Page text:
Government Letters Opposing the Proposed Northeast Energy Direct Pipeline

construction_312/11/2015 – Letter from Congresswoman Kuster

Why I Oppose the Kinder Morgan Pipeline

As the Federal representative for 15 of the 17 New Hampshire towns located along the route of the NED pipeline, I have concluded that this project does not provide sufficient benefits to New Hampshire families and businesses to justify the disruption and long-term negative impacts to our communities. In the coming weeks, I will be filing my opposition to the project with FERC, urging the agency to deny the issuance of a permit for the NED project.”  Read more …

12/2/2015 – Letter from Senator Ayotte

Ayotte Outlines Opposition to Proposed Kinder Morgan Pipeline

As you know, I have joined members of the New Hampshire congressional delegation in repeatedly pushing federal regulators and Kinder Morgan to provide answers to questions that you and other residents have raised regarding the proposed pipeline – particularly questions regarding the threshold need for this project, the safety concerns involved, and potential interactions with other projects, as well as the potentially significant impact on local communities.

It is disappointing that despite requests from both the delegation and local residents, FERC and the DOE Inspector General have thus far failed to provide meaningful answers to these concerns, let alone provide assurance that they will take them into account. These are important questions and New Hampshire residents deserve substantive answers. Unless and until these questions are sufficiently answered and the concerns of local residents are meaningfully addressed, I oppose this project going forward.”  Read more …

9/15/2014 – Society for the Protection of New Hampshire Forests
Dear Mr. Fore:
I write on behalf of the Forest Society to express our concern with a proposal your company has advanced that targets conservation land in New Hampshire for a new gas pipeline. Specifically, your proposal, as we understand it, would bisect the 2000 acres of conservation land permanently protected by the Beaver Brook Association in Hollis, New Hampshire and would also cross other privately owned lands in New Hampshire protected by perpetual conservation easements. One goal of permanent land conservation is to prevent uses of the land that would adversely affect the intrinsic natural systems located on and within the land. Another is to protect the land from disturbances that could (short or long term) adversely affect the integrity of wildlife habitats on and in the land. Very often permanently conserved lands are also conserved to establish connectivity to other proximate lands that also protect natural ecosystems and wildlife habitat. The Forest Society is also greatly concerned with forest fragmentation, particularly of large blocks of forested land like Beaver Brook in Hollis.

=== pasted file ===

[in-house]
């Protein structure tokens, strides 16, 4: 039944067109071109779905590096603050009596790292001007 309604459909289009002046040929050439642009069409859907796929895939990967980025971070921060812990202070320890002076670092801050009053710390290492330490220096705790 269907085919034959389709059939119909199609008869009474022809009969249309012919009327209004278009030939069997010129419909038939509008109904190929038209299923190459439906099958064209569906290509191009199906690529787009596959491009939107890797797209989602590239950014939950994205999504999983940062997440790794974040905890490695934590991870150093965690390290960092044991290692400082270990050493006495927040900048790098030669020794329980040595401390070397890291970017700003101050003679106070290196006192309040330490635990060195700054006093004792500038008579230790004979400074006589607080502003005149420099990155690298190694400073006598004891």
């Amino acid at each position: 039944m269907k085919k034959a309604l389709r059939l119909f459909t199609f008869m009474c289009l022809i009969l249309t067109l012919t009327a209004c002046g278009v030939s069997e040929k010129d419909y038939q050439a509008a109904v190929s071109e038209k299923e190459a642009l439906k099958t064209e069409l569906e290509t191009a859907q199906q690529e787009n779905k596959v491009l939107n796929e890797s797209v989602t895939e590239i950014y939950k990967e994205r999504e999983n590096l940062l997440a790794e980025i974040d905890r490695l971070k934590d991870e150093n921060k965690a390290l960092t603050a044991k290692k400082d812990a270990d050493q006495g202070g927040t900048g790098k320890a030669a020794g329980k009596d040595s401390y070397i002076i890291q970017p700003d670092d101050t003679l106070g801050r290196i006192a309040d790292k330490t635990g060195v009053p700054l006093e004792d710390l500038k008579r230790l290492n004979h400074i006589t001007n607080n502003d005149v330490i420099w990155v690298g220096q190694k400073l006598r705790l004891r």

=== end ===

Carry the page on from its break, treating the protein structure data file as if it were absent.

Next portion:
Read more …

8/26/2014 – Letter from New Hampshire Fish and Game Department
Dear Mr. Fore;
It has come to my attention that your company is proposing a significant natural gas pipeline expansion in the Northeast, parts of which are proposed to go through the town of Hollis in southern New Hampshire. The town of Hollis contains significant areas of highest ranked habitat in the state as identified in our Wildlife Action Plan, several records of rare species, and a
considerable amount of conservation land that supports both. I strongly urge you to reach out to us early on in the planning process so we can work together to minimize impacts on these important public resources.
Read more …

I agree with Senator Gilmour’s assessment of the situation. And thank your group for all your efforts and the homework you have done to understand the issues. I will follow the wishes of the community as your representative and believe the selectmen are taking a pro-active approach to this by following the advice of their attorneys and gathering data about the town. I have been following the Beaver Brook course of action, especially the request to the state Attorney General to contact the federal government about conservation land.

I had the opportunity to speak with one of the senators on the State Energy Policy proposal and he said we needed more natural gas capacity to cover winter shortages. However, when I told him about how the company had attempted to come into Hollis and didn’t even notify the selectmen, he was disturbed about the tactics used that were inappropriate. I also explained it was difficult to get any response and information from them.